Old School: Richard Foreman
Lisa Schwarzbaum
February 19, 2003 AT 05:00 AM EST

Old School

type
Movie
Current Status
In Season
mpaa
R
runtime
91 minutes
Wide Release Date
02/21/03
performer
Will Ferrell, Vince Vaughn, Luke Wilson, Elisha Cuthbert, Andy Dick, Craig Kilborn, Artie Lange, Juliette Lewis, Jeremy Piven, Ellen Pompeo, Leah Remini, Seann William Scott
director
Todd Phillips
author
Court Crandall, Todd Phillips
genre
Comedy

We gave it a C+

Kathy Bates is getting plenty of credit for her fearless flash of nudity in ”About Schmidt,” but there’ll be no award noms for Will Ferrell and his commitment to bare-buttocks performance in Old School. On ”Saturday Night Live,” he went about as far as the network censors would allow, squeezing his wobbly, Jell-O-y self into teeny thongs whenever possible. But in this sloppy, slaphappy production — a variation on all boys-will-be-jerks frat-house comedies throughout recorded history — he spends long, long minutes with cheeks to the wind.

Ferrell plays Frank, newly married to a controlling wifey (Perrey Reeves) and trying unsuccessfully to pose as an adult. In fact, he’s longing for the old days of streaking, glugging, and horndogging with his equally undersocialized friends Mitch (Luke Wilson) and Beanie (Vince Vaughn). All three thirtysomething men have female troubles — women are, if not the enemy, then at least the mystery meat — so the lads decide to roll back the clock to a time when burping, bonging, and banging were de rigueur: They start a new college fraternity.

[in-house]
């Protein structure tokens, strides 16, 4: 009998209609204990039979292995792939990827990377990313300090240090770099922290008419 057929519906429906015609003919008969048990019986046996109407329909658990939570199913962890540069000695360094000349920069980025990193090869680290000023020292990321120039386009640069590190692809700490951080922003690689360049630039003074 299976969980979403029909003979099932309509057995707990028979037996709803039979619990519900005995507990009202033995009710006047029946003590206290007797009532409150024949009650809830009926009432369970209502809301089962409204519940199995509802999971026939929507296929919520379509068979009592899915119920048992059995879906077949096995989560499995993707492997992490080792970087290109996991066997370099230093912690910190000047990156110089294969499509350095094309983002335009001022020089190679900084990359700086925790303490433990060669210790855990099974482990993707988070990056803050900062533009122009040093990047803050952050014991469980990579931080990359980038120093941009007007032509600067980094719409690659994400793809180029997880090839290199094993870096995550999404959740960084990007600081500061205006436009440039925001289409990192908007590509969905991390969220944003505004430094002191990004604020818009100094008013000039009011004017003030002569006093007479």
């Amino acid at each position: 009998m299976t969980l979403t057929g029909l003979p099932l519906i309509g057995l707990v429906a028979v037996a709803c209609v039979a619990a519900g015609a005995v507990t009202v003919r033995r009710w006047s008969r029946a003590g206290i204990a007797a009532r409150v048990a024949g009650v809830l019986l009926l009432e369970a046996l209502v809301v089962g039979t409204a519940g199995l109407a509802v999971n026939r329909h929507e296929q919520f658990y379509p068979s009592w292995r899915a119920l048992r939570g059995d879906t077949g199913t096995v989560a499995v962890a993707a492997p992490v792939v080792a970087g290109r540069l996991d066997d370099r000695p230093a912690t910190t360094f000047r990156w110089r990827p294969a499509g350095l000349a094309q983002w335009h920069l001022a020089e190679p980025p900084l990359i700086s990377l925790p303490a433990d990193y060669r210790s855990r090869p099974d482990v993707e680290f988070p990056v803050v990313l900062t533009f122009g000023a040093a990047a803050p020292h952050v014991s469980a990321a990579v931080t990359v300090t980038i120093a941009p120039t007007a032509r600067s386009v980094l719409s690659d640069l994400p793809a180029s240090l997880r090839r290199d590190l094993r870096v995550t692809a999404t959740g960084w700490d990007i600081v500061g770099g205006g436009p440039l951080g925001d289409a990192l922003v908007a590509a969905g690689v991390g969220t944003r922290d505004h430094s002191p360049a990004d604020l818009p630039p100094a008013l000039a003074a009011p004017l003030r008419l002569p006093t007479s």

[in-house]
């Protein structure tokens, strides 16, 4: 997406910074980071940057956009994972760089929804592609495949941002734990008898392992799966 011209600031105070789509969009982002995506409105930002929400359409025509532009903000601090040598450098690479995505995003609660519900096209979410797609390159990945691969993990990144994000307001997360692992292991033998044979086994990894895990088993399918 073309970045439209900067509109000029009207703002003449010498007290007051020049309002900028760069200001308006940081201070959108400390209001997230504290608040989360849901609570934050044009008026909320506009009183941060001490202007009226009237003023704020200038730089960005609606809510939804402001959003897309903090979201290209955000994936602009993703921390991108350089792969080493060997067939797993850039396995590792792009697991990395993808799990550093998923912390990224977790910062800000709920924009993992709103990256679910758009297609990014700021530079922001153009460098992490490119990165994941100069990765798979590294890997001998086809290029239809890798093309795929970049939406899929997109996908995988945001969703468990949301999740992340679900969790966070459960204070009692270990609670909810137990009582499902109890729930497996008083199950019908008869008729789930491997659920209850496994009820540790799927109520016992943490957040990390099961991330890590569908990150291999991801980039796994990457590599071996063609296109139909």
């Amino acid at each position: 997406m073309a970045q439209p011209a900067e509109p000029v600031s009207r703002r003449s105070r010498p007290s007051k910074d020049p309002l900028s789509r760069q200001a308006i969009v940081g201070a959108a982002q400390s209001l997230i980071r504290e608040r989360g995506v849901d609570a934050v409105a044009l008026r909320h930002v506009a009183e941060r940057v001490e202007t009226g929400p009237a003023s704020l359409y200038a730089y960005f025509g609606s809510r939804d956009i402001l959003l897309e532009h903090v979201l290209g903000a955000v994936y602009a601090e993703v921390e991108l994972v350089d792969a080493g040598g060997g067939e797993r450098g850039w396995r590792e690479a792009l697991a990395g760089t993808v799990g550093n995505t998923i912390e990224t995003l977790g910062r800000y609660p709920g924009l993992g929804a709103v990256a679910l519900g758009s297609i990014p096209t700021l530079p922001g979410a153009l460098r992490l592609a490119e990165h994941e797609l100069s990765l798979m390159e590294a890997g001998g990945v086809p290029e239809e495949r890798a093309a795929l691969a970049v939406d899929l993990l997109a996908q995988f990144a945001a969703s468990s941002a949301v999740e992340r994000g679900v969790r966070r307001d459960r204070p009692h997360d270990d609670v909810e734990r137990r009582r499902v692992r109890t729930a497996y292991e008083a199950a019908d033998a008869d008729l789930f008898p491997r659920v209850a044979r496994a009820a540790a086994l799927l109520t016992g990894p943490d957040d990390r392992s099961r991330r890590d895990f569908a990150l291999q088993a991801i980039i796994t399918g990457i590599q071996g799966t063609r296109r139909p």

Cowriter-director Todd Phillips (”Road Trip”) first attracted attention with his buzz-of-Sundance 1998 controversial documentary ”Frat House,” and he no doubt mines that research here. More practically, though, he draws on the alumnus expertise of executive producer Ivan Reitman, from whose ”National Lampoon’s Animal House” all frat-prank movies flow.

Under Reitman’s deanship, Ferrell lets his freak flag fly and Vaughn unlooses a notably funny, light-on-his-feet lunkheadedness as a successful entrepreneur leashed by a wife (Leah Remini) and kids. Wilson, meanwhile, though not an especially impish house brother, is nevertheless treated to a fine, frowsy turn by the always surprising Juliette Lewis as a fiancée who ends up having a sexual appetite no simple frat boy could ever sate.

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